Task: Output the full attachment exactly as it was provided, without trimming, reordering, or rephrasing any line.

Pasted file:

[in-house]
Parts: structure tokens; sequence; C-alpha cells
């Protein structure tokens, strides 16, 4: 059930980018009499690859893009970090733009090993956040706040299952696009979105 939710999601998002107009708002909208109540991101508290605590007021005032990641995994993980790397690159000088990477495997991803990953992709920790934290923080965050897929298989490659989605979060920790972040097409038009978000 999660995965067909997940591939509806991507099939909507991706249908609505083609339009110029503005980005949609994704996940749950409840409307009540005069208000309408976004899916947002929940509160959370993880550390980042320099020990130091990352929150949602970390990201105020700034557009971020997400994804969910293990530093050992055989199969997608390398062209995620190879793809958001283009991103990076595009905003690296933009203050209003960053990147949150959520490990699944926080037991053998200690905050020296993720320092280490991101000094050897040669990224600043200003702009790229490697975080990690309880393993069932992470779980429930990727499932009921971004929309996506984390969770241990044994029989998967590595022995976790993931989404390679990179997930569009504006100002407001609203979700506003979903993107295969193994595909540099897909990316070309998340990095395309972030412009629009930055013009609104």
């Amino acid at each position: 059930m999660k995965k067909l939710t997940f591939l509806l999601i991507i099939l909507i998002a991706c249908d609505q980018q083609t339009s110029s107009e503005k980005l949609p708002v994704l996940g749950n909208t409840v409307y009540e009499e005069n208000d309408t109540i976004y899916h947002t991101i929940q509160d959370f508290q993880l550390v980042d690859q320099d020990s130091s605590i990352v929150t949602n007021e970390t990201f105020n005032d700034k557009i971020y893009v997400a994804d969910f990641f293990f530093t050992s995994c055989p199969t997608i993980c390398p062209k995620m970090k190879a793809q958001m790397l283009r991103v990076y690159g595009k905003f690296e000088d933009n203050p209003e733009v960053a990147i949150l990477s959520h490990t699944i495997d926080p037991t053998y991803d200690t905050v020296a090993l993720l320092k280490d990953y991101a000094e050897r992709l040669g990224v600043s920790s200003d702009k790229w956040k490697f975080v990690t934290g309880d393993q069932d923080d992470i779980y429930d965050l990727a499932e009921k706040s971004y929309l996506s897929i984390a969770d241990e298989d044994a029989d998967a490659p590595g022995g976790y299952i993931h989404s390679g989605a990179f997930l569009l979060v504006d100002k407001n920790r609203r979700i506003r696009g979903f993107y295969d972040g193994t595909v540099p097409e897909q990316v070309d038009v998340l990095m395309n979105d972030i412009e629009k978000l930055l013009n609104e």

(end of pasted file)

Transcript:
[in-house]
Parts: structure tokens; sequence; C-alpha cells
């Protein structure tokens, strides 16, 4: 059930980018009499690859893009970090733009090993956040706040299952696009979105 939710999601998002107009708002909208109540991101508290605590007021005032990641995994993980790397690159000088990477495997991803990953992709920790934290923080965050897929298989490659989605979060920790972040097409038009978000 999660995965067909997940591939509806991507099939909507991706249908609505083609339009110029503005980005949609994704996940749950409840409307009540005069208000309408976004899916947002929940509160959370993880550390980042320099020990130091990352929150949602970390990201105020700034557009971020997400994804969910293990530093050992055989199969997608390398062209995620190879793809958001283009991103990076595009905003690296933009203050209003960053990147949150959520490990699944926080037991053998200690905050020296993720320092280490991101000094050897040669990224600043200003702009790229490697975080990690309880393993069932992470779980429930990727499932009921971004929309996506984390969770241990044994029989998967590595022995976790993931989404390679990179997930569009504006100002407001609203979700506003979903993107295969193994595909540099897909990316070309998340990095395309972030412009629009930055013009609104």
């Amino acid at each position: 059930m999660k995965k067909l939710t997940f591939l509806l999601i991507i099939l909507i998002a991706c249908d609505q980018q083609t339009s110029s107009e503005k980005l949609p708002v994704l996940g749950n909208t409840v409307y009540e009499e005069n208000d309408t109540i976004y899916h947002t991101i929940q509160d959370f508290q993880l550390v980042d690859q320099d020990s130091s605590i990352v929150t949602n007021e970390t990201f105020n005032d700034k557009i971020y893009v997400a994804d969910f990641f293990f530093t050992s995994c055989p199969t997608i993980c390398p062209k995620m970090k190879a793809q958001m790397l283009r991103v990076y690159g595009k905003f690296e000088d933009n203050p209003e733009v960053a990147i949150l990477s959520h490990t699944i495997d926080p037991t053998y991803d200690t905050v020296a090993l993720l320092k280490d990953y991101a000094e050897r992709l040669g990224v600043s920790s200003d702009k790229w956040k490697f975080v990690t934290g309880d393993q069932d923080d992470i779980y429930d965050l990727a499932e009921k706040s971004y929309l996506s897929i984390a969770d241990e298989d044994a029989d998967a490659p590595g022995g976790y299952i993931h989404s390679g989605a990179f997930l569009l979060v504006d100002k407001n920790r609203r979700i506003r696009g979903f993107y295969d972040g193994t595909v540099p097409e897909q990316v070309d038009v998340l990095m395309n979105d972030i412009e629009k978000l930055l013009n609104e």